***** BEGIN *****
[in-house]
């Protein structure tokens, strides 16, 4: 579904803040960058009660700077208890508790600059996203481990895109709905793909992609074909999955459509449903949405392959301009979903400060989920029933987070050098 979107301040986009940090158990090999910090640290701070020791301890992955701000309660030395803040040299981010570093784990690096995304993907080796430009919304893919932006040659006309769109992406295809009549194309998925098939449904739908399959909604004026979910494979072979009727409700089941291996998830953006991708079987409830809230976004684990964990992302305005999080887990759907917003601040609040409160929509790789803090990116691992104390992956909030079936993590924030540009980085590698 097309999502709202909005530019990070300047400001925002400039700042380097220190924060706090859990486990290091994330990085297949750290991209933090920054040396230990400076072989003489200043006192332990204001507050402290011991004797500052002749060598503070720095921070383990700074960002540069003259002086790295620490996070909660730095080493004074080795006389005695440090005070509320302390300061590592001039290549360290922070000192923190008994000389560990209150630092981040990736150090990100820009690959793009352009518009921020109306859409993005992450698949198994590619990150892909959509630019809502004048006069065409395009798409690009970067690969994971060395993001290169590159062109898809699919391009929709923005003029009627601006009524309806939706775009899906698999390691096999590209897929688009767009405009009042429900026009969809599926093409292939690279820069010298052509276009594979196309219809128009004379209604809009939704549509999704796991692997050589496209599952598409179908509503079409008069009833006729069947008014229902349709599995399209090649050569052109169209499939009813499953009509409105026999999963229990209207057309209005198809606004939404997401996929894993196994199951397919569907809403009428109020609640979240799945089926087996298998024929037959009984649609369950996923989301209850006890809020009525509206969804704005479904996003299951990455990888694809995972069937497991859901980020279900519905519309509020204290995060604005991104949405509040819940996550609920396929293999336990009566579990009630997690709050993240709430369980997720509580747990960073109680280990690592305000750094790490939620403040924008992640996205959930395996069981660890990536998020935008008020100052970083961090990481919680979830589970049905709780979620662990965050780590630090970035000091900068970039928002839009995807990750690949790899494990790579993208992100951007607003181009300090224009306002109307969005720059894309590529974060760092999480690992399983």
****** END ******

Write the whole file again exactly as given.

[in-house]
């Protein structure tokens, strides 16, 4: 579904803040960058009660700077208890508790600059996203481990895109709905793909992609074909999955459509449903949405392959301009979903400060989920029933987070050098 979107301040986009940090158990090999910090640290701070020791301890992955701000309660030395803040040299981010570093784990690096995304993907080796430009919304893919932006040659006309769109992406295809009549194309998925098939449904739908399959909604004026979910494979072979009727409700089941291996998830953006991708079987409830809230976004684990964990992302305005999080887990759907917003601040609040409160929509790789803090990116691992104390992956909030079936993590924030540009980085590698 097309999502709202909005530019990070300047400001925002400039700042380097220190924060706090859990486990290091994330990085297949750290991209933090920054040396230990400076072989003489200043006192332990204001507050402290011991004797500052002749060598503070720095921070383990700074960002540069003259002086790295620490996070909660730095080493004074080795006389005695440090005070509320302390300061590592001039290549360290922070000192923190008994000389560990209150630092981040990736150090990100820009690959793009352009518009921020109306859409993005992450698949198994590619990150892909959509630019809502004048006069065409395009798409690009970067690969994971060395993001290169590159062109898809699919391009929709923005003029009627601006009524309806939706775009899906698999390691096999590209897929688009767009405009009042429900026009969809599926093409292939690279820069010298052509276009594979196309219809128009004379209604809009939704549509999704796991692997050589496209599952598409179908509503079409008069009833006729069947008014229902349709599995399209090649050569052109169209499939009813499953009509409105026999999963229990209207057309209005198809606004939404997401996929894993196994199951397919569907809403009428109020609640979240799945089926087996298998024929037959009984649609369950996923989301209850006890809020009525509206969804704005479904996003299951990455990888694809995972069937497991859901980020279900519905519309509020204290995060604005991104949405509040819940996550609920396929293999336990009566579990009630997690709050993240709430369980997720509580747990960073109680280990690592305000750094790490939620403040924008992640996205959930395996069981660890990536998020935008008020100052970083961090990481919680979830589970049905709780979620662990965050780590630090970035000091900068970039928002839009995807990750690949790899494990790579993208992100951007607003181009300090224009306002109307969005720059894309590529974060760092999480690992399983």